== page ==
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  1. #1
    silverglade is offline Senior Member
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    Default compiler telling me to make a file for a public class

    Hi, any help greatly appreciated. The compiler is telling me that since two of my classes are "public", that I need to make separate files for them, which I know should not be the case right? So I pasted the code below so you can see it. and after that I posted the error. please. thank you gurus! Derekconfused:

    Java Code:
    /////////////////////////////////////////////////////////////////////////////////////
    
    public class Player {
    	int number = 0; //where the guess goes
    	
    	public void guess() {
    		number = (int) (Math.random() * 10);
    		System.out.println("I'm guessing " + number);
    	}//end guess
    }//end player class
    
    ///////////////////////////////////////////////////////////////////////////////////////
    
    public class GameLauncher {
    	public static void main (String[] args) {
    		GuessGame game = new GuessGame();
    		game.startGame();
    	}
    }



    Java Code:
    Class Player is public should be declared in a file named Player.java
    
    Class GameLauncher is public should be declared in a file named GameLauncher.java
    On a side note! I would like to share a great trick with fellow newbie programmers, and when I say newbie, I mean first born. LOL. Ok, you select your compiler errors or type them, then google them in quotes, and search for the solution. If that doesn't work, try the forum, that's what I did.
    Last edited by silverglade; 04-26-2011 at 12:07 AM.

  2. #2
    Fubarable's Avatar
    Fubarable is offline Moderator
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    Quote Originally Posted by silverglade View Post
    Hi, any help greatly appreciated. The compiler is telling me that since two of my classes are "public", that I need to make separate files for them, which I know should not be the case right?
    The compiler is correct (as per usual). A public class needs to be in its own file.

  3. #3
    silverglade is offline Senior Member
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    Thank you! Yes I don't mess with the compiler, he is uber. lol. This is really strange. I am not used to that. So what do I do if I have a ton of classes in the same app, and want to just have one file for them , if it's a small app. I really would not like to make separate files for the classes, Here is my full code, please let me know how I should approach this. Like what should be in separate files and what should not, and if there is an alternative to naming your class public just so you can keep it in the same main file. Ok any more help greatly appreciated. Thank you. Derek EDIT: if I have to compile more than one file, I don't know how to do that.

    Java Code:
    
    /* guessgame by my Head First Java book pg 39-40*/
    ///////////////////////////////////////////////////////////////////////////////////////////////////////
    public class GuessGame {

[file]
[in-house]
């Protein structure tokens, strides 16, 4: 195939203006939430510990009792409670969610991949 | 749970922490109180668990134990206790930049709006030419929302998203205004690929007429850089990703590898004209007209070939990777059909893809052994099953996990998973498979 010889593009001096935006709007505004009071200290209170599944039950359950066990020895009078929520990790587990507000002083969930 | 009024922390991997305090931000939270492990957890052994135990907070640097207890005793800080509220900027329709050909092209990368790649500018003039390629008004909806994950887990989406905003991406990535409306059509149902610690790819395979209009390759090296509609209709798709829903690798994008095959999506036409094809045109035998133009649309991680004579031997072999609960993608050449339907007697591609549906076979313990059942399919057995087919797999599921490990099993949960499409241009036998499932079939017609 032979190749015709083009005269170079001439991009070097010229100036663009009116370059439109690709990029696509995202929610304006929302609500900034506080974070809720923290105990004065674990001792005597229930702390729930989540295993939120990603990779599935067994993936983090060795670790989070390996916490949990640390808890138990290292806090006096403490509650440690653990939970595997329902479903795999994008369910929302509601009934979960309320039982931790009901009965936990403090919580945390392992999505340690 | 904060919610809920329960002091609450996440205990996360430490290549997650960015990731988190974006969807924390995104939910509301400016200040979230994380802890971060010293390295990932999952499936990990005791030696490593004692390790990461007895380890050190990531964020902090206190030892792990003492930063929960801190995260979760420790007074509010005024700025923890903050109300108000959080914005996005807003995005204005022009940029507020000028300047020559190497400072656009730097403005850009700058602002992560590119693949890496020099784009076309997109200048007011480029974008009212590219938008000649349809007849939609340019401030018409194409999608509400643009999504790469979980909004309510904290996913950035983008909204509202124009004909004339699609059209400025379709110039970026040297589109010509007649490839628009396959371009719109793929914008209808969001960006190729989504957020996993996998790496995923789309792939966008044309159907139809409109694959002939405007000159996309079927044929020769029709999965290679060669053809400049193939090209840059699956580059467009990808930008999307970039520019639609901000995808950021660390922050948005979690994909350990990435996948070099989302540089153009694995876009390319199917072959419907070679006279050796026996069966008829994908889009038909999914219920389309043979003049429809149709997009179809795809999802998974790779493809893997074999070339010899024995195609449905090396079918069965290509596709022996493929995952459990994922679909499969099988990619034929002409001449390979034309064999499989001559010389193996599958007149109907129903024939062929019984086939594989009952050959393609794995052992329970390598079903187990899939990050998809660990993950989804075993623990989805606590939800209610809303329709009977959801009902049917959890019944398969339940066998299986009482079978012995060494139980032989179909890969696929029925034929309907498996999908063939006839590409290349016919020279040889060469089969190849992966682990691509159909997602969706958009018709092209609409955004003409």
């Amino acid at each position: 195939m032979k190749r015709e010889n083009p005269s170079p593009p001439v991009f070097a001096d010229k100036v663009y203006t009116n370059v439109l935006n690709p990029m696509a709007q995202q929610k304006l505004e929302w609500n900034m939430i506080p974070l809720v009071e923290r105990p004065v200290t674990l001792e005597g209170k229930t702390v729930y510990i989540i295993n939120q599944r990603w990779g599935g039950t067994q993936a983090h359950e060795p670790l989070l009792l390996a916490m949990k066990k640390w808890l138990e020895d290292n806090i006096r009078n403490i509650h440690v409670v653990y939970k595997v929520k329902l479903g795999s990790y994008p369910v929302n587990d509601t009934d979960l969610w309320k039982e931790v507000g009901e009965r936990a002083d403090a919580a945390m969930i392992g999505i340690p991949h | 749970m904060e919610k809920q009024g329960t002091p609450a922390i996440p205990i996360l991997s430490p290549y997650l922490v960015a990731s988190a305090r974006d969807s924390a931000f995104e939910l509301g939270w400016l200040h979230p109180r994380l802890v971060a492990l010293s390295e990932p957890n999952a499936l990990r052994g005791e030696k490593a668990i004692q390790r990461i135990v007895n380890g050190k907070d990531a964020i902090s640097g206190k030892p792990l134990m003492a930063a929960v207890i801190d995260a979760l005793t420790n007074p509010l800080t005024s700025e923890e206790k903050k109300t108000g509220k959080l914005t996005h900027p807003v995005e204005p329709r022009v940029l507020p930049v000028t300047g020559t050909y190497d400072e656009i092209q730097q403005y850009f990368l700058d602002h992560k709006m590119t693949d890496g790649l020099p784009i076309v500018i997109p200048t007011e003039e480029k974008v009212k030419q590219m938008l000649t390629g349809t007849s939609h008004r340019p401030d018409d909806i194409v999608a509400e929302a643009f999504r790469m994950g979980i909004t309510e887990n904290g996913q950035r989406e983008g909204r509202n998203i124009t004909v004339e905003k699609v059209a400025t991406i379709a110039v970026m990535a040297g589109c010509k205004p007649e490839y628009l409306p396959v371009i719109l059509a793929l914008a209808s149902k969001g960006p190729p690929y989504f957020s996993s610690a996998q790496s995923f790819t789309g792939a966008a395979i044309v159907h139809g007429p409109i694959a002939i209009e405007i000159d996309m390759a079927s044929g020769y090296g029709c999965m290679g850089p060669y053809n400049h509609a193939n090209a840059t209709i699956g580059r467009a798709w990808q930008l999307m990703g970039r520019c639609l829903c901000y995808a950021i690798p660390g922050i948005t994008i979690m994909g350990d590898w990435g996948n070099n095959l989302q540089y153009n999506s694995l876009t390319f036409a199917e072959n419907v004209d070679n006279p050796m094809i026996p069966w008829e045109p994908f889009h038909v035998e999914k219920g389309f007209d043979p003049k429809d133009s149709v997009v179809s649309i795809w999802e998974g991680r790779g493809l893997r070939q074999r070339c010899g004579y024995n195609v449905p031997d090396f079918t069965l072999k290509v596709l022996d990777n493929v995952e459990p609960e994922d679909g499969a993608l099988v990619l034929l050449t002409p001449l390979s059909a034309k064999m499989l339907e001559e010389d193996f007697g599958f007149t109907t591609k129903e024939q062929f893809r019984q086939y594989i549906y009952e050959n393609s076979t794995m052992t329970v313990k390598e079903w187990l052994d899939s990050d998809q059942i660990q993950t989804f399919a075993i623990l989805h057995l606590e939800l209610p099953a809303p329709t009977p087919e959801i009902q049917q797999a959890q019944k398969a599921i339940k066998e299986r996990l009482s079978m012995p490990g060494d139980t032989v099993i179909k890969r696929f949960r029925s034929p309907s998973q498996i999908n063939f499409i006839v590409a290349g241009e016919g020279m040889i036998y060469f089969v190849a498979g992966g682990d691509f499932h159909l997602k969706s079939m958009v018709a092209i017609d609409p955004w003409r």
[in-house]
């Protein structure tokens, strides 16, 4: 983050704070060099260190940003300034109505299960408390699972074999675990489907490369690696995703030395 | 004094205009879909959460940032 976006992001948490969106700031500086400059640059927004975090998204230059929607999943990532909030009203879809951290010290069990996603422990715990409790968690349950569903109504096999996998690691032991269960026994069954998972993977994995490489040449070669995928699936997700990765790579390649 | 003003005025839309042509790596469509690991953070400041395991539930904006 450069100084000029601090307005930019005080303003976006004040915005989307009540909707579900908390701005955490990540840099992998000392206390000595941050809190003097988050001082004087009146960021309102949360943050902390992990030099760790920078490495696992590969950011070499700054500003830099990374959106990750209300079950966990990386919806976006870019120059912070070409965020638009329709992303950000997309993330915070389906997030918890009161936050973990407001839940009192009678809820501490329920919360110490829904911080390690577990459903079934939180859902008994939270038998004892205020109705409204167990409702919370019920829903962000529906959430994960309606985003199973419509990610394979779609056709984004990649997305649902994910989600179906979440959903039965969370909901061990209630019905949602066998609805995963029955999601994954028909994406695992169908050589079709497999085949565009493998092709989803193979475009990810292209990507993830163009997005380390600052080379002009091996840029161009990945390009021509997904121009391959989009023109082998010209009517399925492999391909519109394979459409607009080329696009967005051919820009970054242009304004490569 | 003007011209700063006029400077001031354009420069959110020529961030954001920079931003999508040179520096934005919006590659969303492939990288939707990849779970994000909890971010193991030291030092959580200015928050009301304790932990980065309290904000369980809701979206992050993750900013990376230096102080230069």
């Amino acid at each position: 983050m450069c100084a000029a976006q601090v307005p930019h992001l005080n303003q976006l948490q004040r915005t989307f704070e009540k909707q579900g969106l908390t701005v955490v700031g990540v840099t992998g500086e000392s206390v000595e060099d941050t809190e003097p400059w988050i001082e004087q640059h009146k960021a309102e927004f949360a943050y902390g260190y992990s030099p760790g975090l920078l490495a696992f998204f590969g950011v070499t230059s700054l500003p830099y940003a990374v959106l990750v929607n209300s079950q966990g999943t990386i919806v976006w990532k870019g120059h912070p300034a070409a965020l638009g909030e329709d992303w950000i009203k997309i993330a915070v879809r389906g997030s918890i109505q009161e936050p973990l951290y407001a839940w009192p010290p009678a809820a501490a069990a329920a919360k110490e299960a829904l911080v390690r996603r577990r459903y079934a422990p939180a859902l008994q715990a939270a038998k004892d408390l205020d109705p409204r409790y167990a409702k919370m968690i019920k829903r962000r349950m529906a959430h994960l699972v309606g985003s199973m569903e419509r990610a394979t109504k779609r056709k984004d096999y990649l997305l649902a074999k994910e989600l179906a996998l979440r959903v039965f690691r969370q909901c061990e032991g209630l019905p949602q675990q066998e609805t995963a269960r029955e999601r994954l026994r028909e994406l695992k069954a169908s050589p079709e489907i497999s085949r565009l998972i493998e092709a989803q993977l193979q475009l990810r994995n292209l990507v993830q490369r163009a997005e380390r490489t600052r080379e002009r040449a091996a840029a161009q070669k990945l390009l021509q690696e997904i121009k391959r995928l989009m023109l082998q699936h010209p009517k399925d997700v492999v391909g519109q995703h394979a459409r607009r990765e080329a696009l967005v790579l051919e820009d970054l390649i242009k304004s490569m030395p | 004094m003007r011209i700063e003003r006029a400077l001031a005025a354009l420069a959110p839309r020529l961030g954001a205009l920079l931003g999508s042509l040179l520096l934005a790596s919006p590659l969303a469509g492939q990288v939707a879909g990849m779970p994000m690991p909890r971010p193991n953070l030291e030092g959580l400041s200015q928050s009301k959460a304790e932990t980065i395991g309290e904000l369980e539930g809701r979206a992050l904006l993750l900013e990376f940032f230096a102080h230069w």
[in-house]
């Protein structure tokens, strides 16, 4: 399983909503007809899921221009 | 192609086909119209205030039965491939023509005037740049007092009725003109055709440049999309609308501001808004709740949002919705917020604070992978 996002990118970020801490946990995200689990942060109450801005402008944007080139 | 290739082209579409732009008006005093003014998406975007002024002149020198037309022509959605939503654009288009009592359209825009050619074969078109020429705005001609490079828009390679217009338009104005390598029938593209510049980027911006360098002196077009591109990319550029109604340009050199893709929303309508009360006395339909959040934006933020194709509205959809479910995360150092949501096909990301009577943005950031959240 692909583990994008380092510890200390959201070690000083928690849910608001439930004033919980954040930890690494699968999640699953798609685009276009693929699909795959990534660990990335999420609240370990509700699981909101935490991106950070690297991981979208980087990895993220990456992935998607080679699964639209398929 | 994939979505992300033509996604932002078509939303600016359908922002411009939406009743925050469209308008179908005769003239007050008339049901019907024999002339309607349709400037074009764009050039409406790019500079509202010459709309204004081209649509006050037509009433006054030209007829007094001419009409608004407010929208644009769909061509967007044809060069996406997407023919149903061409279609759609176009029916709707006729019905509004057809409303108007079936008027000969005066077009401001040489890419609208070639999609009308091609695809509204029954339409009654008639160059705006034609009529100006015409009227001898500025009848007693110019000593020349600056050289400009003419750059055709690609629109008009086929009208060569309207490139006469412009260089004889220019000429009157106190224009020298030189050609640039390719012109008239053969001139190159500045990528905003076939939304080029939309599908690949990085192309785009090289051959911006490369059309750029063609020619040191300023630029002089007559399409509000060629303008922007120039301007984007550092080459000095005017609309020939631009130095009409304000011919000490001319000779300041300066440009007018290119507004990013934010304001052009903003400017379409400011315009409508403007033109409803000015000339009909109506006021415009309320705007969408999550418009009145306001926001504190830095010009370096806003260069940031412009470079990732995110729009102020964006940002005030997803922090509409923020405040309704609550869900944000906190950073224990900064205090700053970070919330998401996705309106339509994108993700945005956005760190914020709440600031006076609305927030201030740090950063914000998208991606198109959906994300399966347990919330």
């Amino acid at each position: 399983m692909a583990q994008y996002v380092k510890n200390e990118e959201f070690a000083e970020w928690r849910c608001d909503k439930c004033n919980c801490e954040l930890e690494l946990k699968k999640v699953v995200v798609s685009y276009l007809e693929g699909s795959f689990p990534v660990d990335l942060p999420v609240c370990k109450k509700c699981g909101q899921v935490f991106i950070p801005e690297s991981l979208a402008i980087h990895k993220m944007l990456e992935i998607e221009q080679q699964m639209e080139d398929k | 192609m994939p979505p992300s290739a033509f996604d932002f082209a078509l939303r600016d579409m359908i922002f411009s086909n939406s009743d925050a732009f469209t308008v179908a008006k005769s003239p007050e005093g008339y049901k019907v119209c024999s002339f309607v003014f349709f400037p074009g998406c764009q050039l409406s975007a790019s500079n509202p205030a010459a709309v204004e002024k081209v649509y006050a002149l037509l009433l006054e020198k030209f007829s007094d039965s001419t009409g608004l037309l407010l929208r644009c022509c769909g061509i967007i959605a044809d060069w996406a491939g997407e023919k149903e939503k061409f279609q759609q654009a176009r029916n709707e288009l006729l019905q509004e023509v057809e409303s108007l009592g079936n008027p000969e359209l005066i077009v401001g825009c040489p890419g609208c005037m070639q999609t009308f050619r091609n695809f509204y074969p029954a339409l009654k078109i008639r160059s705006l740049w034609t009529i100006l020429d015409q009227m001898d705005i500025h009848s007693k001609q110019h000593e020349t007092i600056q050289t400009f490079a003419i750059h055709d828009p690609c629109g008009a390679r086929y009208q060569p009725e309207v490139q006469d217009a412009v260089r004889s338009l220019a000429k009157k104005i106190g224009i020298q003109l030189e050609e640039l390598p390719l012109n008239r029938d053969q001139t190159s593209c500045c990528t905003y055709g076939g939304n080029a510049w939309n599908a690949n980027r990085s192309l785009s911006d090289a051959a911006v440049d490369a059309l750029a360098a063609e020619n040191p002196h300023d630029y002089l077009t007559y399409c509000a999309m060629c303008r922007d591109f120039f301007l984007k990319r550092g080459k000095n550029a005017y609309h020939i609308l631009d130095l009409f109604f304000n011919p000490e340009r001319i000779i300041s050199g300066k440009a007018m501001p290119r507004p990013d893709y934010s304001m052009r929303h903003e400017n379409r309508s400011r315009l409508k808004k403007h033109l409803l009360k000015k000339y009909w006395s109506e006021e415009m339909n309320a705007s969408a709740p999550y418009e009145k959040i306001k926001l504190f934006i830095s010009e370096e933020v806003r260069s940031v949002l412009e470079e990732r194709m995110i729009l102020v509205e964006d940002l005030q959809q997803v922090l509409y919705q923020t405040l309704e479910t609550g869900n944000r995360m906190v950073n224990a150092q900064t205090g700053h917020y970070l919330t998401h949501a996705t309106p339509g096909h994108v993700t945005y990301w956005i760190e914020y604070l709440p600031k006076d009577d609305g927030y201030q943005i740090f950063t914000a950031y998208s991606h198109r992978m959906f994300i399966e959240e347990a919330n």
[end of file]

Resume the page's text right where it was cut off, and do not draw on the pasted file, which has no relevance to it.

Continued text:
Player p1;
    	Player p2;
    	Player p3;
    	
    	public void startGame() {
    		p1 = new Player();
    		p2 = new Player();
    		p3 = new Player();
    		
    		int guessp1 = 0;
    		int guessp2 = 0;
    		int guessp3 = 0;
    		
    		boolean p1isRight = false;
    		boolean p2isRight = false;
    		boolean p3isRight = false;
    		
    		int targetNumber = (int) (Math.random() * 10);
    		System.out.println("I'm thinking of a number between 0 and 9...");
    		
    		while(true) {
    			System.out.println("number to guess is " + targetNumber);
    			
    			p1.guess();
    			p2.guess();
    			p3.guess();
    			
    			guessp1 = p1.number;
    			System.out.println("Player one guessed " + guessp1);
    			
    			guessp2 = p2.number;
    			System.out.println("Player two guessed " + guessp2);
    			
    			guessp3 = p3.number;
    			System.out.println("Player three guessed " + guessp3);
    			
    			if (guessp1 == targetNumber) {
    				p1isRight = true;
    			}
    			if (guessp2 == targetNumber) {
    				p2isRight = true;
    			}
    			if (guessp3 == targetNumber) {
    				p3isRight = true;
    			}
    			
    			if (p1isRight || p2isRight || p3isRight) {
    			
    				System.out.println("We have a winner!");
    				System.out.println("Player one got it right? " + p1isRight);
    				System.out.println("Player two got it right? " + p2isRight);
    				System.out.println("Player three got it right? " + p3isRight);
    				System.out.println("Game is over.");
    				break;
    		    } //end if
    				else {
    				
    				System.out.println("Players will have to try again. ");
    				}//end if/else
    			}//end loop
    		}//end method
    	}//end class
    ///////////////////////////////////////////////////////////////////////////////////////////////////////	
    
    public class Player {
    	int number = 0; //where the guess goes
    	
    	public void guess() {
    		number = (int) (Math.random() * 10);
    		System.out.println("I'm guessing " + number);
    	}//end guess
    }//end player class